§ 4. Mr. Driberg
asked the Parliamentary Secretary to the Ministry of Civil Aviation the circumstances in which London Aero and Motor Services, Limited, Stansted, were allowed to operate an air service to Australia; and if, in view of the 1782 fact that they have left a number of aircrew and other employees stranded in Australia, without pay or information, he will withdraw all facilities from them.
§ Mr. Lindgren
London Aero and Motor Services, Limited, are an air charter company and have not been granted permission to operate a scheduled air service to Australia. Following a report from the United Kingdom High Commissioner in Australia, the difficulties of the crew were taken up with the company who replied on 31st March that the crew of the aircraft "are being supplied with funds and that we hope to get them back to this country as soon as we get an adequate load." The answer to the last part of the Question is in the negative.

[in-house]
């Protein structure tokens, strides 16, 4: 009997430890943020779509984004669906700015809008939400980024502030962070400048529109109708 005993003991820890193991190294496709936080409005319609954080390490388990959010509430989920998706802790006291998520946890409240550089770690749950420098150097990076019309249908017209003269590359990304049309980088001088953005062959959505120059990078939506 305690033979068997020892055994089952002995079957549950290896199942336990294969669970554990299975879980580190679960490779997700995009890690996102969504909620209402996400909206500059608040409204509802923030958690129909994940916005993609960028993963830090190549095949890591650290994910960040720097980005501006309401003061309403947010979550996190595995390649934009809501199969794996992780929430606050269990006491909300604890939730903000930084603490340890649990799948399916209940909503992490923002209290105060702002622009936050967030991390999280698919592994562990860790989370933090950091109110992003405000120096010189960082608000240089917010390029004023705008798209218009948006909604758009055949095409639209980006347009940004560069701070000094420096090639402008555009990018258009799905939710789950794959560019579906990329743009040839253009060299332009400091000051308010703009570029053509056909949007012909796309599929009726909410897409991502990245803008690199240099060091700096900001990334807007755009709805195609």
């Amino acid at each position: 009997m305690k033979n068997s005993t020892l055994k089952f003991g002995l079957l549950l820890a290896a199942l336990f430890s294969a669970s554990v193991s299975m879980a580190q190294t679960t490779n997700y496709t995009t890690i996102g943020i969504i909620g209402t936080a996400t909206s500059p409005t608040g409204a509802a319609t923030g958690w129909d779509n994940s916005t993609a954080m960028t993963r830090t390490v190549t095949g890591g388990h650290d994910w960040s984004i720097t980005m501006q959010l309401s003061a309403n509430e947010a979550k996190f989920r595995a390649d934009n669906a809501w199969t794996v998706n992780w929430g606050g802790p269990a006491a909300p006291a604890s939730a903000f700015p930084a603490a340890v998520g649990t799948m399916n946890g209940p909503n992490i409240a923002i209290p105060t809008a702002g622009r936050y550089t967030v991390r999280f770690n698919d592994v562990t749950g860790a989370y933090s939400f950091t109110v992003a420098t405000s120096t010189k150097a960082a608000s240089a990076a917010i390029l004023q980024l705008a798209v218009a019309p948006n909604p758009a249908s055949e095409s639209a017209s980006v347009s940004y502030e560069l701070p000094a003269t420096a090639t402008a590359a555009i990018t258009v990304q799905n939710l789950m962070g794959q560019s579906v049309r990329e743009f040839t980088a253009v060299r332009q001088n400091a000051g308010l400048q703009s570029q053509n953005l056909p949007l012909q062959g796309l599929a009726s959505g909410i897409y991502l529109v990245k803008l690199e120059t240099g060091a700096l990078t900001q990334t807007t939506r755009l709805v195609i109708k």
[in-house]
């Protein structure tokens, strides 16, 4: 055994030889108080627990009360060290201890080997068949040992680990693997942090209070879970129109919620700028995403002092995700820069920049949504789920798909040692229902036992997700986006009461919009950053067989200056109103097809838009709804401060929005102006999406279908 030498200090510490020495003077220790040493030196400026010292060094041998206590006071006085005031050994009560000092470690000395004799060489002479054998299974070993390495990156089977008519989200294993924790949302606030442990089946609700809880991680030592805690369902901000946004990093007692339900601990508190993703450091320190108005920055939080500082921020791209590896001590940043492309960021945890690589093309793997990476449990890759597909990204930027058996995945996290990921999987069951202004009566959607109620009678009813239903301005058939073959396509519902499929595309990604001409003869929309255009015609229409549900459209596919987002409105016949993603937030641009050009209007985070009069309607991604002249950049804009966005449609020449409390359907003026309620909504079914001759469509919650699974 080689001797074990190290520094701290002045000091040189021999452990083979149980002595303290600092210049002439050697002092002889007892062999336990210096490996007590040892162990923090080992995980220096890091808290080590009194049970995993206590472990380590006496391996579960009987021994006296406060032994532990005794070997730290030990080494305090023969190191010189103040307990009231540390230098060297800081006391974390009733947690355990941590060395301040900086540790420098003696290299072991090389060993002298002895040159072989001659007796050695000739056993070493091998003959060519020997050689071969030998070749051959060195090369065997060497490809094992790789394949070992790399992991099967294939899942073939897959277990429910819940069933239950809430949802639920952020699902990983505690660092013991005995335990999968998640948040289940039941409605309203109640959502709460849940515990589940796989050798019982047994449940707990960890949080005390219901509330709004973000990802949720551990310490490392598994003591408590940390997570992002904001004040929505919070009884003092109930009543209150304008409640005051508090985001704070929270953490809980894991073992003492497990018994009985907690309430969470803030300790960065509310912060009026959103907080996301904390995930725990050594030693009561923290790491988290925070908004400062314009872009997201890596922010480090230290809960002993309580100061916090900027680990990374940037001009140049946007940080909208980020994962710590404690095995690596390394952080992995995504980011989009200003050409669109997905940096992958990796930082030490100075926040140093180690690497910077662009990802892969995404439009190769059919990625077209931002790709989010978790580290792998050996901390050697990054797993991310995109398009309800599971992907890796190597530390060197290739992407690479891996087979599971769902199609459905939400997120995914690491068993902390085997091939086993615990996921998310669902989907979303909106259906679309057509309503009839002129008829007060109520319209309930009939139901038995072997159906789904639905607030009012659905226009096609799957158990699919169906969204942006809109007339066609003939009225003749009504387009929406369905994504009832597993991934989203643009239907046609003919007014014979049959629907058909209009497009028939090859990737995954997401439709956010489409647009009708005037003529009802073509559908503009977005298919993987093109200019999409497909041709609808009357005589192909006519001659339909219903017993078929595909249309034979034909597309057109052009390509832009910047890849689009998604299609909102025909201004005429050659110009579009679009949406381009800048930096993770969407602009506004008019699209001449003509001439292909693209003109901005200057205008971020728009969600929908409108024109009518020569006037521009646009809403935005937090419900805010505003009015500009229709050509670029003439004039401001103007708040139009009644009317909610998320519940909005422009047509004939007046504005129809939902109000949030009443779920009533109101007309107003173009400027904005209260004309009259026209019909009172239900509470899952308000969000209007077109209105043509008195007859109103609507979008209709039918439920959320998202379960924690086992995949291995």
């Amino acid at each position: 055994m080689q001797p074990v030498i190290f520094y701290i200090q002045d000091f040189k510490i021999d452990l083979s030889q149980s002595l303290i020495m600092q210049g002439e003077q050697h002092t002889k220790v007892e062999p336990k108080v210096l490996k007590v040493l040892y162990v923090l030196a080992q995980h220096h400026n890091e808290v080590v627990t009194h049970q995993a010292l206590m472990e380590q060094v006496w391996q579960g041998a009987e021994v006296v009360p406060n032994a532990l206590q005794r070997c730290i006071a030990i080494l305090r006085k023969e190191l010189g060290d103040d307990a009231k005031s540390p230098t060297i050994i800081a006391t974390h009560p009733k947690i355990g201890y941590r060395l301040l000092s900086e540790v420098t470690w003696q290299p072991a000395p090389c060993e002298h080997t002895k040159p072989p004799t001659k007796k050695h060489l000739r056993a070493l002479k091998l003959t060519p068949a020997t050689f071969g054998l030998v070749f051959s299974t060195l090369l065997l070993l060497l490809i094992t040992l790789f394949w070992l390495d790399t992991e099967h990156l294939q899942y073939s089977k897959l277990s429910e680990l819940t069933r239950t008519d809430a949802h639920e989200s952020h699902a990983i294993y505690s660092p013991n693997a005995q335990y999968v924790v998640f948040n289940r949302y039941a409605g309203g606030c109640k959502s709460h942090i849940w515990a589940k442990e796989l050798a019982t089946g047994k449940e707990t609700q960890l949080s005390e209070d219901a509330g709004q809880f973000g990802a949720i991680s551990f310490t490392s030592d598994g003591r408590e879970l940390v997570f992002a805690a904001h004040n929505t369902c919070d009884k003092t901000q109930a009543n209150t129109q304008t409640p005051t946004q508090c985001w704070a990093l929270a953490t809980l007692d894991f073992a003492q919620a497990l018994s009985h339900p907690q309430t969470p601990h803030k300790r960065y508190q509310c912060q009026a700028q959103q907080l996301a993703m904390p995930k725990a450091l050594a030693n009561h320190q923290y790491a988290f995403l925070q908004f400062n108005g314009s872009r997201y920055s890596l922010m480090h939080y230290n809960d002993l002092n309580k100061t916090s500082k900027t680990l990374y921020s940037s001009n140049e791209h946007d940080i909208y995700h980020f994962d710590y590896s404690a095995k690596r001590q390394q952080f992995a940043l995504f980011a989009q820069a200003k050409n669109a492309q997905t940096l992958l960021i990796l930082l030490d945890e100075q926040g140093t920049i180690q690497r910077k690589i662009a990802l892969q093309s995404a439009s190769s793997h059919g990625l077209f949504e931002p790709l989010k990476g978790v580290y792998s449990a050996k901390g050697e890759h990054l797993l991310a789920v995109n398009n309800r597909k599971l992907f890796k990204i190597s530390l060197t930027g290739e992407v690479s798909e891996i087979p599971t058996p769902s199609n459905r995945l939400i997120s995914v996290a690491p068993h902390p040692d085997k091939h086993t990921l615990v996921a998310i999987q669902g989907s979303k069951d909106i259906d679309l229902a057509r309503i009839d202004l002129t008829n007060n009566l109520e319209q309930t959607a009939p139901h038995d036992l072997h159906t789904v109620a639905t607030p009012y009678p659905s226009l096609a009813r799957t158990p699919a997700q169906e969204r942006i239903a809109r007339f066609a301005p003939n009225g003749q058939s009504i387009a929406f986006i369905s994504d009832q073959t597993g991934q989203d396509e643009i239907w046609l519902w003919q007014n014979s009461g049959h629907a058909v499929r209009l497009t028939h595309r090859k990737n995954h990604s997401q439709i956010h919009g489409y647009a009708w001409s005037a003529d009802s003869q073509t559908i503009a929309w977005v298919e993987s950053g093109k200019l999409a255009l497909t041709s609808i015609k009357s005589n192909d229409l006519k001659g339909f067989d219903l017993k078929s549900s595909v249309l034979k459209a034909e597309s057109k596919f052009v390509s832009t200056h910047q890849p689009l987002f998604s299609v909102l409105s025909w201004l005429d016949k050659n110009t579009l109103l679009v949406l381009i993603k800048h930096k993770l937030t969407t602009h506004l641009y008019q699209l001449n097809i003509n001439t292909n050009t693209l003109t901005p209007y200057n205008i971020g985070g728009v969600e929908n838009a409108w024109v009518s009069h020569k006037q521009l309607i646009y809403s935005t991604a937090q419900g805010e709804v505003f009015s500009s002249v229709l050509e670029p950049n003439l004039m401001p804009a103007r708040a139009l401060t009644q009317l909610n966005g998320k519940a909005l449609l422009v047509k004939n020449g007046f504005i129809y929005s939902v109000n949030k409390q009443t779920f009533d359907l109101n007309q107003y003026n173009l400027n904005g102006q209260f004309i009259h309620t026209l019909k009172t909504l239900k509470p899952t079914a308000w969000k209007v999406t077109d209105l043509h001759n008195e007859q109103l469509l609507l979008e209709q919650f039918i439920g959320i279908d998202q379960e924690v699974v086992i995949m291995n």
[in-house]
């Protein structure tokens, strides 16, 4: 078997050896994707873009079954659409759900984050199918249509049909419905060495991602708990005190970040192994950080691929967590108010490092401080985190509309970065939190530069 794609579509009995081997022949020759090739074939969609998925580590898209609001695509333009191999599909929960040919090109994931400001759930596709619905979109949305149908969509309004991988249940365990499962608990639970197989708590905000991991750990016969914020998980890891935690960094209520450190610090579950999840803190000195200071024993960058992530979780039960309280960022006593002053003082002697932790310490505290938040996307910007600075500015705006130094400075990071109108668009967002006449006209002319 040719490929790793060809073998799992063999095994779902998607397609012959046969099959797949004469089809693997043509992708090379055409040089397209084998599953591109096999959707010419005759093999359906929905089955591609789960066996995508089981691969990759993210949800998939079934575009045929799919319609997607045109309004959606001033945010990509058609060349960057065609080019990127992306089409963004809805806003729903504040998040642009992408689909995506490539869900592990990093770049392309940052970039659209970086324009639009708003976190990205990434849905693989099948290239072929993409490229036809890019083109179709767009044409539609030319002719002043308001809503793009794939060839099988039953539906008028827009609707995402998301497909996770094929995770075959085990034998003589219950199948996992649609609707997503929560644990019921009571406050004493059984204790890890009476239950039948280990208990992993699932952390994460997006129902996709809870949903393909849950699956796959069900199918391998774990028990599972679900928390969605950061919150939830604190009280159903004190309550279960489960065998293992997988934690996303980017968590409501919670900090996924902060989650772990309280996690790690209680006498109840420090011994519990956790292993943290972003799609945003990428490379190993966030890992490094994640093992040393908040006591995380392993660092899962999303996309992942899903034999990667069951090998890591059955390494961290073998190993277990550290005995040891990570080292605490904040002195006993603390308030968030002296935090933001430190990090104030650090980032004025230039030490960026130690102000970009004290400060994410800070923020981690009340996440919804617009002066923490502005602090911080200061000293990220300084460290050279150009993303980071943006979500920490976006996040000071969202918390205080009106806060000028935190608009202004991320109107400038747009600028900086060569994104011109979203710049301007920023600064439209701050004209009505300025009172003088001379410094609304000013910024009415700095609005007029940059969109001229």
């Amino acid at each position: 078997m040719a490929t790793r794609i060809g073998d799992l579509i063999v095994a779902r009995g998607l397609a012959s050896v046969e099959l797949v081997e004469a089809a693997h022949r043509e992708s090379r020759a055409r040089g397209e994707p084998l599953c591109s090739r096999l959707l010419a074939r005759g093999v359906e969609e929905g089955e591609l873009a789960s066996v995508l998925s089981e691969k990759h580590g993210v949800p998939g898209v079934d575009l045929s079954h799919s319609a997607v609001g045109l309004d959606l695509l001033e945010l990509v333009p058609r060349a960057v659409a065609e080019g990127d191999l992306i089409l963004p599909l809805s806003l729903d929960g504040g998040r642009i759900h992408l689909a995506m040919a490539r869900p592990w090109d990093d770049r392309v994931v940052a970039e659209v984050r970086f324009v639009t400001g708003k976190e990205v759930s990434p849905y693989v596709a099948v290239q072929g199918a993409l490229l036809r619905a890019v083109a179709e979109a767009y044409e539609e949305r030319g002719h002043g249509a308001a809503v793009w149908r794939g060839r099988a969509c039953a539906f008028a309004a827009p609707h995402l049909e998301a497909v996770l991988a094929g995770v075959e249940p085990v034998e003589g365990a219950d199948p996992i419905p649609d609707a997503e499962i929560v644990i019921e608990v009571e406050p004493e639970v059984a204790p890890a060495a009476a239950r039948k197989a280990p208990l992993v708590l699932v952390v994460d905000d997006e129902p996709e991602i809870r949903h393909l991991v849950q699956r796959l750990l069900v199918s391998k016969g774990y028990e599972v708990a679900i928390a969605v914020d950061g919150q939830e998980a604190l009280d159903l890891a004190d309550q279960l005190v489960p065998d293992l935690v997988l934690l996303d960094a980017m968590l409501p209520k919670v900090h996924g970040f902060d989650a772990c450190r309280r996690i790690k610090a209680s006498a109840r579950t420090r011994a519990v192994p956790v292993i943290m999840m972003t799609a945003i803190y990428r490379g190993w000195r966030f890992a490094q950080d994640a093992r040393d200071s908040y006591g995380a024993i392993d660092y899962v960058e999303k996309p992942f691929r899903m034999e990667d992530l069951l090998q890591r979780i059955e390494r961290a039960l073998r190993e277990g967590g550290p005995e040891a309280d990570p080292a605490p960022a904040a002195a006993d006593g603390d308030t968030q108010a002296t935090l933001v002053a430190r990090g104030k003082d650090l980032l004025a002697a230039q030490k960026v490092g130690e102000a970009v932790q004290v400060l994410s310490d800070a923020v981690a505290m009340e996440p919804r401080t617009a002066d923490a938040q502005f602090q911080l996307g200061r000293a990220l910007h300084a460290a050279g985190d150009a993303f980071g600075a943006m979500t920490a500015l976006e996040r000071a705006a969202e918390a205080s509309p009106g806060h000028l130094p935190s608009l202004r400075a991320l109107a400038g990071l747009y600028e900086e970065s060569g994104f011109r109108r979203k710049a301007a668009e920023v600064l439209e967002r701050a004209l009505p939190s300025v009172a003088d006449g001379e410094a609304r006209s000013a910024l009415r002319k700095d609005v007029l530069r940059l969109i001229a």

§ Mr. Driberg
Is my hon. Friend aware that on 11th April, II days after the date he mentions, the crew still had not heard from the company or from the United Kingdom High Commissioner about their difficulties, and can he consider doing something to extend to aircrew in these circumstances the protection already afforded to merchant seamen stranded overseas?
§ Mr. Lindgren
The company were in financial difficulties, and a new financial interest took over operations from 20th March. They are trying to take action. In reply to the latter part of my hon. Friend's supplementary, legislation would be needed; this case in particular, emphasises the necessity for such legislation, which is being considered.
§ Mr. Keeling
Is the Minister aware that some hon. Members on this side of the House are less interested in the retribution suggested in the Question, than in getting their constituents home? Cannot he endeavour, through the High Commissioner, to get them home whether or not there is a pay load for the aircraft?